CAIRO, Egypt – Abu Musab al-Zarqawi (search) is in good health and is running his terror organization, according to an Internet posting Friday purportedly from the group's spokesman — the latest claim about the fate of Iraq's most-wanted militant.
There was no way to verify the statement's authenticity, but it follows several recent postings — including one from the same spokesman — that al-Zarqawi was wounded. Conflicting reports on whether he had died or been taken abroad for treatment led to speculation about confusion or jockeying for position among underlings.
Friday's posting did not address the question of whether al-Zarqawi was ever wounded.
"Our sheik is in a good health and he is running the holy war work himself and following the details of the work until the hour this statement has been written," said the posting by Abu Maysara al-Iraqi, considered to be the spokesman for Al Qaeda in Iraq (search).
"There have been a lot of arguments in the media about naming a deputy to sheik Abu Musab al-Zarqawi. Let everyone know that what's being broadcast by the enemies of God through their media is only designed to promote malicious plans," the statement said.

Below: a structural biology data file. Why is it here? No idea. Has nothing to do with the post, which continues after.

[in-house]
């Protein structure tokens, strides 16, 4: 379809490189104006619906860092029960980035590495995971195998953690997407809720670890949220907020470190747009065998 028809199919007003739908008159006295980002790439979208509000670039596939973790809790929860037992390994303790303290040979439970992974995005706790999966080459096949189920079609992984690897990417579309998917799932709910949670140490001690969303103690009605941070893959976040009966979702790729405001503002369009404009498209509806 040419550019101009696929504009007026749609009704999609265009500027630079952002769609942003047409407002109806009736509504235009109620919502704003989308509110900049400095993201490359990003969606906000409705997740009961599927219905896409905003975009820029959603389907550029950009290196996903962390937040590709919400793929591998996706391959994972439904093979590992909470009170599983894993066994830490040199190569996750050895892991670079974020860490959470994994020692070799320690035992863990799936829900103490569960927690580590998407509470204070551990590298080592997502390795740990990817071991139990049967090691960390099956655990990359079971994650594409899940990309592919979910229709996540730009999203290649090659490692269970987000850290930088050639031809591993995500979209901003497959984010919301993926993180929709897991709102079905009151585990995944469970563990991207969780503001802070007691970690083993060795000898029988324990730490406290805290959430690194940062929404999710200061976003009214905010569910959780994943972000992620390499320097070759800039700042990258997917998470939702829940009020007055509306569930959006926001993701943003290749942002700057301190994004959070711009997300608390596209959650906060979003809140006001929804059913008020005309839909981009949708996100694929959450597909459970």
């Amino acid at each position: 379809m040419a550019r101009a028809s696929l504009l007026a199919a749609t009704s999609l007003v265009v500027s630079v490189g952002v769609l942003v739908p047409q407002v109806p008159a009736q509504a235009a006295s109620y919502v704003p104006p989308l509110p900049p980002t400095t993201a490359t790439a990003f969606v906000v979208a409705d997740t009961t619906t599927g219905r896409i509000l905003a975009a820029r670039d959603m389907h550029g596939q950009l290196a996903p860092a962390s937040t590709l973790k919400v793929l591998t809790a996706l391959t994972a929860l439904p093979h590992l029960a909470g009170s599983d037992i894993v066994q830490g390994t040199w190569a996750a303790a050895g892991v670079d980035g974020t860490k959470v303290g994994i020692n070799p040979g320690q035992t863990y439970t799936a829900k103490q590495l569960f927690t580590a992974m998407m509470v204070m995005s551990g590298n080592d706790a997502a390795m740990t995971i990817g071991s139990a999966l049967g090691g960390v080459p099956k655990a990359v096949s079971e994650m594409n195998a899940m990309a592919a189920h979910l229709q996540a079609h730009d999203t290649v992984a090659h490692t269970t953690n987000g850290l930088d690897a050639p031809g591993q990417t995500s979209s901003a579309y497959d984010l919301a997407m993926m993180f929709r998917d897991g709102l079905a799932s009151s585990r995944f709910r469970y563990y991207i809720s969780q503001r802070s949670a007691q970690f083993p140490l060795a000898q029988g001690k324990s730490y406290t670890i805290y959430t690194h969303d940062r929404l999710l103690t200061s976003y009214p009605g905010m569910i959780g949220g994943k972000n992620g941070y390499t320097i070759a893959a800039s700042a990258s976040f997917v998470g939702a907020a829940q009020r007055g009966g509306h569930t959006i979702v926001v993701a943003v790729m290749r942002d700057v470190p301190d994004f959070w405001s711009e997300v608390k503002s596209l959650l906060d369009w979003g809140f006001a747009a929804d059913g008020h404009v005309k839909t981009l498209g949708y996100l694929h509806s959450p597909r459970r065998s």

"The Al Qaeda in Iraq (search) organization ... is united," it added. "During the last two years, the sheik has had a coherent leadership, by God's grace, and he has a deputy and counselors. ... There's no need for the confusion."
Speculation over the group's leadership soared after Tuesday's Internet "announcement" in Abu Maysara al-Iraqi's name that al-Zarqawi had been wounded and that Muslims should pray for him.
A Web statement Thursday said a Saudi militant, known as Abu Hafs al-Gerni (search), had been made the group's interim leader — or "deputy of the holy warriors" — until al-Zarqawi recovers from his wounds. That statement was signed in the name of Abu Doujanah al-Tunisi of Al Qaeda in Iraq's media committee — an unfamiliar name from past statements.
Shortly thereafter, a rival statement appeared on the same site, again in Abu Maysara al-Iraqi's name, to reject suggestions that a replacement had been named for al-Zarqawi.
None of the claims could be authenticated.
U.S. officials couldn't confirm reports of Zarqawi's death or wounding. Senior Iraqi officials have said they believe he was been wounded but do not know how severely.